The Christmas decorations 2018 of Melania Trump are once again horror

The White House has arranged its halls for holidays. And just like last year, its trimmings seem more scary than festive at first sight.

If you were one of the many people who thought the last year's White House Christmas display was strangely disturbing, its subdued lighting and sterile tree skeletons resembled the backdrop of a horror movie. Look vacation 2018.

Melania Trump reportedly spent months working on this year's decorations, which she unveiled in a series of tweets on Monday morning.

And to be fair to the first lady, this year's holiday designs are much more inviting than those of last year, with lots of color and warmth.

But they were not able to prevent the remembrance of Christmas Eve Evil from last year – mainly due to a specific decoration choice from Melania.

Perhaps determined to continue to show contempt for his critics, Trump repeated the idea of ​​a white house decor tinged with horror in at least one corner of the square, lining a corridor full of Christmas trees red blood that immediately reminded social media enthusiasts fun holiday movies. Like Stanley Kubrick's Christmas classic The brilliant!

… not to mention other stories of joy and joy:

Horror movies and Tale of the maid The references reigned, but even the most fanciful take the return of the diabolical White House meme stretched towards the darkness.

The response to horror memory illustrates just how deeply the fracture between the Trump administration and the public has rooted

Like last year, the evil White House Christmas is testimony to the wider polarization between the public and the presidency and the feeling that the White House itself has become a visual representation of what many people see as the real horror experienced by the Trump administration.

Since Donald Trump took office, it has become commonplace to comment on his administration through horror memes – remember the scary photo of the pope, or the Orb? – And now, it seems that transforming the White House Christmas display into an annual grimoire is slowly becoming an unexpected tradition.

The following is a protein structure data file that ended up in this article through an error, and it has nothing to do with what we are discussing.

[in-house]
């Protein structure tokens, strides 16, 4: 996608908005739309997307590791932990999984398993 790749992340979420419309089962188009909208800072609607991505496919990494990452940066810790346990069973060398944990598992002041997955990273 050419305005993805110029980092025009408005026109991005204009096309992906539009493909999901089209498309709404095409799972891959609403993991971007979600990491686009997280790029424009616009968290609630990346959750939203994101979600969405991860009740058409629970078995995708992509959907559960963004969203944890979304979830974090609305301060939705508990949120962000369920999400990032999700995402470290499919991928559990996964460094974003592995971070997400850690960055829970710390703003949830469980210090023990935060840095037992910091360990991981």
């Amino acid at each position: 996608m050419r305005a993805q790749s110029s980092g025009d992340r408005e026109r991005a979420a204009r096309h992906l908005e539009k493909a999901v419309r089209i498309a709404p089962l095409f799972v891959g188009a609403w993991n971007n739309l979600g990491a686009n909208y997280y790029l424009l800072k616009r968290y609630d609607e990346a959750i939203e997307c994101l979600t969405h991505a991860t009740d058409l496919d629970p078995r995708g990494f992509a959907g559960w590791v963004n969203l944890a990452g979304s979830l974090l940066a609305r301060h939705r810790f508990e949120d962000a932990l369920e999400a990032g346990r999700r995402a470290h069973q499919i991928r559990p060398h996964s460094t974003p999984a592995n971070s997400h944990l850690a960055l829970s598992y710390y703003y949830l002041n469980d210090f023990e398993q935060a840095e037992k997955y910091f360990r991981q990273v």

And the fact that the White House launched the annual post-Thanksgiving celebration of its holiday look as kids were tear-gassing at the US-Mexico border made the situation even worse for many.

In addition, the inclusion of Christmas decorations reminding the viewer of "Be Best" – in support of the First Lady's initiative to focus on "the major issues facing children today" – was seemed particularly insulting.

A striking difference between this year's Evil White House and last year's Christmas Eve is that this time, no one is kidding to say that Melania is "trapped" or imprisoned in the White House. The idea that the first lady was somehow victim of her husband's tyranny may have ruled for much of Trump's first year as president, but her controversial jacket choice over the summer, as well as his questionable African safari equipment, seem to have established him as a full-fledged villain.

Therefore, it makes perfect sense that the very culture – which tends to reflect our collective social and political anxieties – has jumped on the opportunity to revive the same Christmas Eve of Evil White House, but in a way darker and more pointed. For many, the jokes are now almost superficial, and the superimposition of references between Trumps' actual actions and the horror genre seems less ironic and more like a form of mandatory commentary.

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